Enola Holmes (12) **
Schemers (15) **
Monsoon (12A) ***
Miss Juneteenth (15) ***
A jaunty feminist retelling of Sherlock Holmes told from the perspective of his 16-year-old sister, Enola Holmes serves up the movie industry’s standard cheerleading message that girls and women can do anything they set their minds to – except perhaps writing or directing a well-funded Netflix movie about Sherlock Holmes’s teenage sister. Instead that job falls to Fleabag’s veteran director Harry Bradbeer and prolific screenwriter Jack Thorne, currently the British film industry’s go-to feminist mansplainer, having previously penned the thigh-slapping female empowerment movie The Aeronauts and the frustratingly on-the-nose script for this year’s Marie Curie biopic Radioactive. Bradbeer’s hiring at least makes more sense given the film’s desperation to accrue Fleabag comparisons – look, there’s another one – something that extends to having its eponymous heroine (played by Stranger Things star Millie Bobby Brown) directly address the camera roughly every seven minutes, a trick that becomes wearying after roughly seven minutes.
Based on a series of Young Adult novels by American author Nancy Springer, the film is essentially an origins story with the plot introducing us to Enola – who’s been raised in isolation in the countryside, far away from Baker Street – as she puts her own home-schooled powers of deductive reasoning to use to track down her recently vanished mother (Helena Bonham Carter). Her older brothers Mycroft and Sherlock (respectively played by Sam Claflin and Henry Cavill) are more wing-clipping hindrance than help here, determined as they are to maintain the social order in more ways than one by sending her off to finishing school just as the world seems on the brink of political change with a voting reform bill making its way through parliament. Disappointingly, as Enola teams up with a doe-eyed aristocrat (Louis Partridge) whose life she repeatedly has to save, the film underestimates the savviness of what should be its natural audience by having her do more running around and martial arts than actual sleuthing.
A bit of a vanity project for writer/director Dave McLean, Schemers finds the Scottish music promoter and manager of 90s alt-rockers Placebo mythologising his wheeler-dealer Dundonian youth with the same kind of making-it-up-as-he-goes-along bravado that, according to this film at least, enabled the fledgling music promoter to stage a now-legendary Iron Maiden gig at Dundee’s Caird Hall in 1980. Sadly, rather than building the whole film around that event, it’s the rushed, anti-climactic endpoint of a very dated, lad-centric coming-of-age narrative in which we have to endure young Davie (enthusiastically played by first-timer Conor Berry) getting into an escalating series of scrapes involving local gangsters and unscrupulous club owners, all the while trying to impress the student nurse (Tara Lee) he’s been drooling over since sustaining a broken leg that has curbed a football career of unverifiable promise.
Kicking proceedings off with Hunter S Thompson’s quote about the savagery and venality of the music industry, McLean’s own writing is a bit more bloke-down-the-pub bluster as he articulates his onscreen cipher’s every thought with sub-Trainspotting voice-over and gussies up the film’s budget shortfalls with freeze-frames and rapid-fire edits. What he singularly fails to do is make an aesthetic virtue out of the DIY energy fuelling many of the bands of the period, most of which he ended up booking. Instead he seems content for Schemers to be a jocular trip down memory lane, which just makes it look like an amateurish swing for the mainstream rather than the edgy cult film it could have been.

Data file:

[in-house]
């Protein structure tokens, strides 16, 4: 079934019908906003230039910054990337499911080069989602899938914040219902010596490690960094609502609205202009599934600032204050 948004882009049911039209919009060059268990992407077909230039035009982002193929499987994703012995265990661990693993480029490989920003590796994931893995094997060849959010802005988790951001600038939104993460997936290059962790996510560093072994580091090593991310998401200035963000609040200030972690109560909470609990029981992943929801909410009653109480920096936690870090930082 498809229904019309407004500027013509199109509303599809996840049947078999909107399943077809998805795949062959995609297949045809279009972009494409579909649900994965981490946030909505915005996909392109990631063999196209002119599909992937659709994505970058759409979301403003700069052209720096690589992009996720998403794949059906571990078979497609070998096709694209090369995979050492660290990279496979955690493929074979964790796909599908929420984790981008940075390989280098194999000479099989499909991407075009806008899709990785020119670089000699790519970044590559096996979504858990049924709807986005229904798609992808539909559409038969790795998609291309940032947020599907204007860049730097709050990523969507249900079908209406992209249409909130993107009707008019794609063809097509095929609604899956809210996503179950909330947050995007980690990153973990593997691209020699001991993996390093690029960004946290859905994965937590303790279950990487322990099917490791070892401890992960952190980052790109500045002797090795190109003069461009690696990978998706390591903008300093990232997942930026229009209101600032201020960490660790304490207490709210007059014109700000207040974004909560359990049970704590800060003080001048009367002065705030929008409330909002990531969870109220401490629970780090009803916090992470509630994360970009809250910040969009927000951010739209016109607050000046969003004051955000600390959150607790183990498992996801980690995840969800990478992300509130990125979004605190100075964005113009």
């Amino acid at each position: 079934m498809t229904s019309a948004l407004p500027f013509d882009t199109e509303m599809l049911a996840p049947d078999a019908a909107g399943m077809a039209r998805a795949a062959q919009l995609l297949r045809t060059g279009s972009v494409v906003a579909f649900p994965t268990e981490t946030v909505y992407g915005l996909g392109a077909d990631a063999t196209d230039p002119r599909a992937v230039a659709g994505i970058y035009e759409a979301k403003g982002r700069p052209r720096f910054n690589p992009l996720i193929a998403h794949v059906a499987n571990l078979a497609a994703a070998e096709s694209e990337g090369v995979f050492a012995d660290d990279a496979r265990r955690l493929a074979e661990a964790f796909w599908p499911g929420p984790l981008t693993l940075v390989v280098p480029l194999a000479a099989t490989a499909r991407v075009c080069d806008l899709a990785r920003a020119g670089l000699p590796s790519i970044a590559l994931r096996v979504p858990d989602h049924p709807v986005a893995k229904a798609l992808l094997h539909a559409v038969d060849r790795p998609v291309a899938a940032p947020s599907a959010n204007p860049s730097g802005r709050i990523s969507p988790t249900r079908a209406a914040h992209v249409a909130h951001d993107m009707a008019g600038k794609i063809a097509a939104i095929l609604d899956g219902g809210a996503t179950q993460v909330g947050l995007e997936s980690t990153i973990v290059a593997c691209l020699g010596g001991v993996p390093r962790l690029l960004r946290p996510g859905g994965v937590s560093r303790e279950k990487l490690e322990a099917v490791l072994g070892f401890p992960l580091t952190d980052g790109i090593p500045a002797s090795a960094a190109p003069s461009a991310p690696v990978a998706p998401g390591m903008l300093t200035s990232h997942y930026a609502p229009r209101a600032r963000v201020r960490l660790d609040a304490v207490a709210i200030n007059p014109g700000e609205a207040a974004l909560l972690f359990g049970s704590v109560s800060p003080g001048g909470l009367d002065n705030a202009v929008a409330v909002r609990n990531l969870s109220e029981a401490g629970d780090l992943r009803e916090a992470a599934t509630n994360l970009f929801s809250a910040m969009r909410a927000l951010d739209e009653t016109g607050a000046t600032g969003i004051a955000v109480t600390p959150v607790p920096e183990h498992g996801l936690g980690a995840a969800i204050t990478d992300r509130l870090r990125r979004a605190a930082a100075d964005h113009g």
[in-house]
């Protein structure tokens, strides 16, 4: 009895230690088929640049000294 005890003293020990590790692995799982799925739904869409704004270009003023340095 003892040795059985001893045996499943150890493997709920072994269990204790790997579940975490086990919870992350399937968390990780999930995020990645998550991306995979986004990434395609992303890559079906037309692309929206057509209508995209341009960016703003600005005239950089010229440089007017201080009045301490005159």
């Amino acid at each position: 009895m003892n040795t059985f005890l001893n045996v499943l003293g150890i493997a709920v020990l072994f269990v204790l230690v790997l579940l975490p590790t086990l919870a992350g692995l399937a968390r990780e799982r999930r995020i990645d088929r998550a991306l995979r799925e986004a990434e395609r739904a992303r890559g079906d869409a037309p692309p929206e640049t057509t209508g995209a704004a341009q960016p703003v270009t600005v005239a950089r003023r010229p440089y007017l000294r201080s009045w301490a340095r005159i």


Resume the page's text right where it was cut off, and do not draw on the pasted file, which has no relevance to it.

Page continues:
In Monsoon, the new film from Lilting director Hong Khaou, Henry Golding (Crazy Rich Asians) stars as a British-raised Vietnamese émigré who returns to his native country to scatter the ashes of his recently deceased mother. Drawing loosely on the Cambodian-born Khaou’s own memories of being a displaced child in Vietnam (one whose family fled to Britain as part of the exodus of the so-called “boat people” in the aftermath of the Vietnam War), the film functions as both a gorgeously rendered travelogue and as a subtle exploration of the complex emotions that can arise when re-connecting with your roots. Though Khaou is better at teasing out his themes visually than explicating them through the film’s sometimes stilted dialogue and performances, as Golding’s character travels from Ho Chi Minh City to Hanoi and back again Khaou builds a quietly compelling portrait of a youngish man making peace with a past and a country he was forced to abandon.
The title of Miss Juneteenth is a reference to a beauty contest tied to celebrations that take place on 19 June every year in America to commemorate the day in 1865 on which slaves in Texas were belatedly set free, almost three years after Abraham Lincoln’s Emancipation Proclamation. Having become a semi-national holiday, Juneteenth is thus a day loaded with conflicting emotions, the jubilation of what it represents tempered by anger at the systemic stalling of basic human rights for Black Americans that continues to this day. Making her feature debut, writer-director Channing Godfrey Peoples distils some of that fraught history into this otherwise deceptively simple mother-daughter drama about a former beauty queen called Turquoise Jones (Nicole Beharie) as she tries to secure her teenage daughter’s future by helping her replicate her own victory at the titular event. Though the film mines conflict from all the expected places, it also deepens our understanding of its protagonist in moving and generous ways. ■
Enola Holmes is available on Netflix, Schemers is in cinemas nationwide, Monsoon and Miss Juneteenth are on selected release in cinemas and available to stream on demand.
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